1. 10

                                              It makes me really appreciate the projects that require only a c89/c99 compliant compiler, like sqlite and lua. Admittedly their dependencies are also minimal, only require the c standard library iirc, but it sure is nice.

                                              1. 5

                                                I know where the author is heading, but some browsers building with one compiler doesn’t strike me as a monoculutre.

                                                So, even for a “toy” project, we used to build again:

                                                • MSVC on Windows 7, x32, x64
                                                • GCC on Linux, x32, x64, Itanium
                                                • Clang on Linux (iirc), x32, x64
                                                • GCC on Irix, MIPS

                                                And we would’ve built on an Alpha if we had one lying around–helps reveal the really thorny issues.

                                                The thing is, not using multiple compilers (and architectures!) helps hide bugs.

                                                1. 1

                                                  Completely agree, but it’s still not unusual for projects to use one compiler for their official releases.

                                                2. 2

                                                  It’s just a guess, but I also think that it will not suddenly become a huge undertaking to try to compile Firefox with another compiler.

                                                  Suddenly? No, but I’m afraid that sooner or later having both clang and rust will become required for any platform that wants to ship firefox. Which is a shame, since Mozilla mission is:

                                                  Our mission is to ensure the Internet is a global public resource, open and accessible to all.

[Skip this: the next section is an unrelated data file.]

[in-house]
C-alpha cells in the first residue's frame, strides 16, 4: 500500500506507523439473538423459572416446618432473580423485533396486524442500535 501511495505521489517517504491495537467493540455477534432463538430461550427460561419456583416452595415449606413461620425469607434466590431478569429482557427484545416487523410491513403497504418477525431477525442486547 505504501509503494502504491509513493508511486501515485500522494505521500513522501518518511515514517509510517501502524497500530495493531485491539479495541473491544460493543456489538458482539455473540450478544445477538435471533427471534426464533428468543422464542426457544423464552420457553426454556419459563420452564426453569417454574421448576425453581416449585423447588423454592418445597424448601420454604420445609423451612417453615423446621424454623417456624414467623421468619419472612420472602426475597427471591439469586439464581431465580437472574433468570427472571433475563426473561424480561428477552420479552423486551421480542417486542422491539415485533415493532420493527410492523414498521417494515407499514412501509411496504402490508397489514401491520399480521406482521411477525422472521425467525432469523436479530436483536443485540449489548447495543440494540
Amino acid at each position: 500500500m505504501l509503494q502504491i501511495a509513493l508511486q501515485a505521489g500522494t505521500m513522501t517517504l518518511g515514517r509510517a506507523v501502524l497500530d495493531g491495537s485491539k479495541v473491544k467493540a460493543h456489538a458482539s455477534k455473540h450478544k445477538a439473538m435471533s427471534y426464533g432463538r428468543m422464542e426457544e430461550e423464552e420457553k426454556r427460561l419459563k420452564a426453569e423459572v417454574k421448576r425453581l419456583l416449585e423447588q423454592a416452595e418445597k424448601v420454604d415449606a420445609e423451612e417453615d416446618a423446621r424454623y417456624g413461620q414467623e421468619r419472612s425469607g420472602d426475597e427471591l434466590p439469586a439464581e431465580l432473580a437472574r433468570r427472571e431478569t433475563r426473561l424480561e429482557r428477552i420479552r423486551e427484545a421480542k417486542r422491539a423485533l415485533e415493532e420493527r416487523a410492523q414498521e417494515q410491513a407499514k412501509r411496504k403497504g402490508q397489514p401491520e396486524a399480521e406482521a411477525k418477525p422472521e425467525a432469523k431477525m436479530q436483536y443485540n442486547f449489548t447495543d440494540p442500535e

1. 1

                                                    Suddenly? No, but I’m afraid that sooner or later having both clang and rust will become required for any platform that wants to ship firefox. Which is a shame, since Mozilla mission is:

                                                    That’s already the case. Stylo needs clang to build. You can build some parts with GCC though.

                                                    1. 1

                                                      Clang and rust are both open projects, so I don’t see how it conflicts with their mission.

                                                      1. 1

                                                        I agree. Sadly the browser already without this has very big difference in platform support, even without that. For example WebRTC (the multimedia part), sandboxing capabilities, etc. But then of course supporting that on many platforms isn’t easy. Would be great of course, if that mission lead to a focus on not only supporting Windows, Linux and MacOS.

                                                        Maybe someone has more insights, but something that makes me wonder a lot about how things work internally at Mozilla is that there is quite a few bug reports with ready to integrate patches remaining unanswered for often years, yet there is often changes that completely surprise users, some of them being very far away from Mozilla’s stated mission.